HSS 8120 – Tiny Datum – Post 5 – Critical Reflection

HSS 8120, Tiny Datum

Big Data

In order to understand the idea of Tiny Datum we must first understand that which it is a reaction to: Big Data.

Big Data is the term used for the collection and analysis of very large amounts of data. This data can take many forms such as our Facebook interactions, Google searches, online and physical shopping tendencies, call centre conversations and virtually anything else you’d care to imagine. In today’s technologically orientated world information about almost every facet of our day to day lives is collected and stored. The effects of Big Data are most easily and clearly seen when we see targeted advertisements on Facebook and similar platforms. Our Google searches are stored and our shopping history is analysed by advert providers who then show us adverts based upon that history.

“An IDC study shows that in 2010, there have been 1.2 zettabytes (1,200,000,000,000,000,000,000) of information, a trillion billion bytes of information to be managed and analyzed. It is estimated that by 2020, there is going to be 35 zeta bytes of information. For instance, Twitter alone generates more than 7 Terabytes of data every day, Facebook generate 10 TB. From 2010 to 2020, data is to increase 44X from 1.2 Zettabytes (ZB) to 35.2 ZB. Enterprises are facing massive volumes of data.” Shen, Y et al. (2014).

“About 90% of this information being created is unstructured, like website clicks, mobile phone calls, Facebook posts, call center conversations, tweets, videos and emails.” Gens, F. (2013).

Naturally this huge amount of unstructured data can be very very difficult to analyse and produce meaningful results from. This is why the fields of data science and analytics has recently become so important. People who are able to find ways to make sense of and find patterns within this data in order to, say, find marketing opportunities for a supermarket, pitch a product to a certain demographic or improve the flow of foot traffic around a shopping centre can expect to earn large salaries and build successful careers.

The implications of Big Data are vast and naturally the backlash against it is in full swing. Opponents say that storing such a huge amount of data on our day to day lives is an affront to privacy and fear that the information could, for instance, be used to discriminate against us (car insurance companies are known to charge higher premiums to people who drive at night, for example) spy on us or leave us vulnerable to hacking and cyber crime.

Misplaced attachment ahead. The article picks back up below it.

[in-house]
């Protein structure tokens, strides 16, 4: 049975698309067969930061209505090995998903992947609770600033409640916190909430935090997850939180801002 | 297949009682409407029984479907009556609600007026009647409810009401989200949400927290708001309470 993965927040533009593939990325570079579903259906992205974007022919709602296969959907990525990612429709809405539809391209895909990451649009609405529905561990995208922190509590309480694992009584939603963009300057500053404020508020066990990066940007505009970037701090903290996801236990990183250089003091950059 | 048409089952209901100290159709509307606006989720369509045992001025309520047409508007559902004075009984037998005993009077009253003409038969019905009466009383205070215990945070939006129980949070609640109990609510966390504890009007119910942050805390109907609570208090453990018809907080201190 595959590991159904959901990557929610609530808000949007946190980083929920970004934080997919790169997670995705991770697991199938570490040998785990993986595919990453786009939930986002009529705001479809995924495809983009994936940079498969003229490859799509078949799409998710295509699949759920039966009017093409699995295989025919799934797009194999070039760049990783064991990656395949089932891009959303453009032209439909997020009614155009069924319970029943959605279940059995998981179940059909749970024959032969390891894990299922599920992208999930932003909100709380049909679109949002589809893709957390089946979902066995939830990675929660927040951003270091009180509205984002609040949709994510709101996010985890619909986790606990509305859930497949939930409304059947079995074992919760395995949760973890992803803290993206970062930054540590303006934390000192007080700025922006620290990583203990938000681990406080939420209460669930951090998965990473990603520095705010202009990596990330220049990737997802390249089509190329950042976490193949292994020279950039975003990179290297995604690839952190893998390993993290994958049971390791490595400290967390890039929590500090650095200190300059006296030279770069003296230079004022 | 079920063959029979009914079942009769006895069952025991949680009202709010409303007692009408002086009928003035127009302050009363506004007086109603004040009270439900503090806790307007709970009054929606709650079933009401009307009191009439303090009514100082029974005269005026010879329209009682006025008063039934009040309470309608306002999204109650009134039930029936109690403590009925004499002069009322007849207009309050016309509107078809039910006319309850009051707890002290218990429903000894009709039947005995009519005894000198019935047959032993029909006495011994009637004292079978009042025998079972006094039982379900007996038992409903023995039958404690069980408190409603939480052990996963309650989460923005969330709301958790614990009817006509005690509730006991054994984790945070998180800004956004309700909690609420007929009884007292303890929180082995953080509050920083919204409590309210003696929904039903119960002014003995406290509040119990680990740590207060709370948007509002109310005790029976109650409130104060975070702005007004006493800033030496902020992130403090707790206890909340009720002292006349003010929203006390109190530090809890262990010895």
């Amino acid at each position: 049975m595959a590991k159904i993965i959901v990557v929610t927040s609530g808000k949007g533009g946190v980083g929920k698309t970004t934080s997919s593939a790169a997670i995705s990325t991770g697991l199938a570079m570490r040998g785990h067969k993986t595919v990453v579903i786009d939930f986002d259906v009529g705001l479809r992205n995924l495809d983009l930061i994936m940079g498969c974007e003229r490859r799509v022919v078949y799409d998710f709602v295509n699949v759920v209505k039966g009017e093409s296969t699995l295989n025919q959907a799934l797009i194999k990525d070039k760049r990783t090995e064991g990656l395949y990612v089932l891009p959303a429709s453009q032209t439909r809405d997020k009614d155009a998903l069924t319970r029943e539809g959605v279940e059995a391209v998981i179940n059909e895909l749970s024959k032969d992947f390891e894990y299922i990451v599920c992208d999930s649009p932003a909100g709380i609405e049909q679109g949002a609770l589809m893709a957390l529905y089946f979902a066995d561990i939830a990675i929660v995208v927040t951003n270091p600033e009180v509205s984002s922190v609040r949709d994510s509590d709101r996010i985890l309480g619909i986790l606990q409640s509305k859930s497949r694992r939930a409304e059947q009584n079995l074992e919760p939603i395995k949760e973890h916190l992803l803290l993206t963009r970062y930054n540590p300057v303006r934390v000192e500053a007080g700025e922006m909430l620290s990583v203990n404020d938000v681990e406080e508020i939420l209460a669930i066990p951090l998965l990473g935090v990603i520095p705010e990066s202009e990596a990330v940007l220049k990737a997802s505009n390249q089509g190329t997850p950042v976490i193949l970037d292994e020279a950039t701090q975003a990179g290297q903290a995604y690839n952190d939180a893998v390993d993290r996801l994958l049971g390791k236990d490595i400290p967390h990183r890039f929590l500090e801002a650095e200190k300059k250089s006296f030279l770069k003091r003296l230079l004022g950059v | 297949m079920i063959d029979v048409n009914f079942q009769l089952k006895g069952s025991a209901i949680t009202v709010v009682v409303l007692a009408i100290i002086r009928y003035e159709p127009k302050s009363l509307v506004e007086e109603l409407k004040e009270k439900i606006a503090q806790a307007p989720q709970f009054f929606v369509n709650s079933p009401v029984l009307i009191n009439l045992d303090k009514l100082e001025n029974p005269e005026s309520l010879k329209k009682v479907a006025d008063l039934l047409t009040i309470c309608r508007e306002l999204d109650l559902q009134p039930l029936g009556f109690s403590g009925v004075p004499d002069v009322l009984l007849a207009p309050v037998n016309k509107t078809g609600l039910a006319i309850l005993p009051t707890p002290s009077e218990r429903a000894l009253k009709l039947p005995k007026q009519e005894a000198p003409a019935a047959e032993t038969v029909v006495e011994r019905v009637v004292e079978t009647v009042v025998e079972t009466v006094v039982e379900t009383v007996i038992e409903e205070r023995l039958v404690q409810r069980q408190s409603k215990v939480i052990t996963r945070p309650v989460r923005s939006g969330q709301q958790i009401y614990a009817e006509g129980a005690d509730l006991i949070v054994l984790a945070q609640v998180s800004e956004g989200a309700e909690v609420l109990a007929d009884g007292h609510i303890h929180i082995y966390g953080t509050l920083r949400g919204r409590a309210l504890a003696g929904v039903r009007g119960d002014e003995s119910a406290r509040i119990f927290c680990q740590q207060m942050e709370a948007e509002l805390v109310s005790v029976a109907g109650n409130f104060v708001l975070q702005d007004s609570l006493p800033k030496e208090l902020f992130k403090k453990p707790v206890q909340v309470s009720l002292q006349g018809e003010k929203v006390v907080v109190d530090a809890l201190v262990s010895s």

So, we know what Big Data is, now what is Tiny Datum?

Tiny Datum

From the assignment brief:

“As a provocation and opposition to Big Data, Tiny Datum is something that displays and interacts with a very small number of data points during its existence. Tiny Datum’s data does not have to be stored or shared, its behaviour can be entirely ephemeral and self-fulfilling. Tiny Datum’s datum can relate to its own data, for example its power usage or temperature, rather than to any economic, governmental, security or scientific concern, as is typically the case in big data research. Tiny Datum should take a minimalistic approach to visualisation, sonification or data analysis.”

Tiny Datum subverts Big Data and points out that “there is more to data than just size”. It relates to the ideas of minimalism and reductivism. Where Big Data seeks to collect and use huge amounts of data, Tiny Datum seeks to engage with the smallest data sets possible and use them in such a way as to show that there is depth and relevancy in even that which could be seen as insignificant and irrelevant due to its small size.

Since we’re tangentially drawing upon the ideas of reductivism and minimalism it might be worthwhile just to spend a moment and understand what we’re talking about when we use those terms. Obviously, they’re both huge subjects and it would be impossible to go into any great depth without writing a few thousand words but I’ll attempt to give a bit of an overview of those topics, specifically how they relate to music and to my project.